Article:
You may have heard a lot of information about the Keto Diet. A Keto (or ketogenic) Diet is essentially a method of monitoring what you eat based upon eating high-fat, proper protein, and low-carbohydrate foods. (Read more details on Wikipedia’s Ketogenic Diet.) It was originally created to treat patients with epilepsy since ketogenic diets can reduce the frequency of seizures. Recently, there has been a huge interest in ketogenic diets as a means to help people improve their health.
One recent research program published in 2018, “Investigating the Ketogenic Diet As Treatment for Primary Aggressive Brain Cancer: Challenges and Lessons Learned,” looked into the use of the Keto Diet (KD) to help and/or support treatments for a brain tumor. Their findings stated that “[t]he value of KD to treat humans with these malignancies has yet to be proven in clinical trials. There is currently a lack of standard KD protocols so that comparison of different trials is difficult.” Overall, their finding was that the only way to properly research KD would be a patient staying with a strict diet along with documentation of what exactly what was eaten in order to determine the true effects of KD.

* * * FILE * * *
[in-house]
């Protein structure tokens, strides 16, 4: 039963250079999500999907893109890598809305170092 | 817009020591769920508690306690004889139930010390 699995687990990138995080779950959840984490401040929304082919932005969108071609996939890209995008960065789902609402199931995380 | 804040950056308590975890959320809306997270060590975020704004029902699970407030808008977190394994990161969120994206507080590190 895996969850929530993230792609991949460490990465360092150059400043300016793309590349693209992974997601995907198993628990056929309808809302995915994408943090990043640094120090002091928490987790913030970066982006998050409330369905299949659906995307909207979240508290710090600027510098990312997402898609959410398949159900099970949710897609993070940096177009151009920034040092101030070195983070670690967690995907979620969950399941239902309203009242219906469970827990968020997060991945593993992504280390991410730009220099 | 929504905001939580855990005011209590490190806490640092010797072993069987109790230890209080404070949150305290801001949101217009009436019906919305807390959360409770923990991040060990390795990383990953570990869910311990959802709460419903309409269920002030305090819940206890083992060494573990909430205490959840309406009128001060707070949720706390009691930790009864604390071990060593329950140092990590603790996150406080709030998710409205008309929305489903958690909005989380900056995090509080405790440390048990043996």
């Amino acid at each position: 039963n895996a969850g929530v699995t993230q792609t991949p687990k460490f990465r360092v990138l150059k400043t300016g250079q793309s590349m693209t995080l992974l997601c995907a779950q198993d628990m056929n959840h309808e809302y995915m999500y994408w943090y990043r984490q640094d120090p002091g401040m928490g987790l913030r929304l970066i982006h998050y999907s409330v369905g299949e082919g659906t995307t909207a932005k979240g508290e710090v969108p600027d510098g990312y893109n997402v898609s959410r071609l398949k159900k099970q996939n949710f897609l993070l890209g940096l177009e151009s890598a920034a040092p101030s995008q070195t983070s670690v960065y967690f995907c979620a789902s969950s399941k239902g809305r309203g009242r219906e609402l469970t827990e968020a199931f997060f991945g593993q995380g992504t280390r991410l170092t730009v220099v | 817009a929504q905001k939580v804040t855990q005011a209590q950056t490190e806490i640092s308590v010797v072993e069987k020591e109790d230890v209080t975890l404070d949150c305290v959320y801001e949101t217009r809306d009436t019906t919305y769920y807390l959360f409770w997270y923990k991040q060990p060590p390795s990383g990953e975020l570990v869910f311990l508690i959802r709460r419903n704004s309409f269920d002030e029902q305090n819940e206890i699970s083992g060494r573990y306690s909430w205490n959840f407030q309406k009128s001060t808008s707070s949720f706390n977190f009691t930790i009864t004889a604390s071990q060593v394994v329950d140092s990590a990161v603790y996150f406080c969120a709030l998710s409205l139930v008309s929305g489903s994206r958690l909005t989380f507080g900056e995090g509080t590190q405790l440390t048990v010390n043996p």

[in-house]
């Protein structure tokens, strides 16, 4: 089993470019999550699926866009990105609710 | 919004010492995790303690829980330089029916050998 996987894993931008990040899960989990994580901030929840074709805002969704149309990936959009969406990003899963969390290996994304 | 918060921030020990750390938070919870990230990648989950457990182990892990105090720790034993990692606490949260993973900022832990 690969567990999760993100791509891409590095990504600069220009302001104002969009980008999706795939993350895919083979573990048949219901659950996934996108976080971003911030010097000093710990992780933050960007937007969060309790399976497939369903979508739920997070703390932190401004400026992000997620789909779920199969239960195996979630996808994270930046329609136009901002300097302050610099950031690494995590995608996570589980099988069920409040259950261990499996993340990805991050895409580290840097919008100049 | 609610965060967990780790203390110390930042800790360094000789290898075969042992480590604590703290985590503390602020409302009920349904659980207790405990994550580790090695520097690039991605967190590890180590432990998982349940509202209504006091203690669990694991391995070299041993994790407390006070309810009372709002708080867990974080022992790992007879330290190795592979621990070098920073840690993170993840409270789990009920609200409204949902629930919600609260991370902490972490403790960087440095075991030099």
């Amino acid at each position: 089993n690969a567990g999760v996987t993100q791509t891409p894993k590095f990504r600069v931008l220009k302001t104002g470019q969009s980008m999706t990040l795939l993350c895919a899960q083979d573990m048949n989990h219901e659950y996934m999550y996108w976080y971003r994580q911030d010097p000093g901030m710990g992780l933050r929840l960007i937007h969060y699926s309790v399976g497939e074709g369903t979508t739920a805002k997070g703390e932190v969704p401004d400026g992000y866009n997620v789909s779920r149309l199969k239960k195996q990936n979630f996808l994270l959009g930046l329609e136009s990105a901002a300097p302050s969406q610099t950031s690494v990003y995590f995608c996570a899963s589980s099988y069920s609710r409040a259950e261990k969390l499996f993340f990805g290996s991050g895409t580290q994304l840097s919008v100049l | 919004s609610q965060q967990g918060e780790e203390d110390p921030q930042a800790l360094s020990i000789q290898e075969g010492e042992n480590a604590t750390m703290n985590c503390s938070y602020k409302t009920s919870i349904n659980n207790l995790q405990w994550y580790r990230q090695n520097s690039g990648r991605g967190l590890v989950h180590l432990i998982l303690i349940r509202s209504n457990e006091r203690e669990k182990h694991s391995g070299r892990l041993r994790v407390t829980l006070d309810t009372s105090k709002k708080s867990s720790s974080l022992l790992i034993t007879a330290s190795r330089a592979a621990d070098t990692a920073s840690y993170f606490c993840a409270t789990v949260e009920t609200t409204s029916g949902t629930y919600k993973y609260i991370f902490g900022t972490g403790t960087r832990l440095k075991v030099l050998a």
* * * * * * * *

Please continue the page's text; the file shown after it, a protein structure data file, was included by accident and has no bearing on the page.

WUSF Public Media shared an interesting interview with a professor, a researcher, and a dietician. Listen below:
Angela Poff, a Research Associate at USF’s Department of Pharmacology and Physiology, shares, “I think more than anything there is just a unique response that any individual will have…. Some people do seem to respond very well to the ketogenic diet, but it’s not always the case, it’s not a blanket, one-size-fits-all kind of thing.”
There is also a great conversation about the connection in “Ketogenic Diet and Brain Tumors: What You Need to Know”. This Cancer.Net post shares a lot of information based on the link between the two.
Here is just over fifteen minutes of the discussion:
Overall, there are potential benefits of a ketogenic diet, but the best idea is to reach out to your physician or surgeon to ensure any decisions about food and health can support you and your current treatments.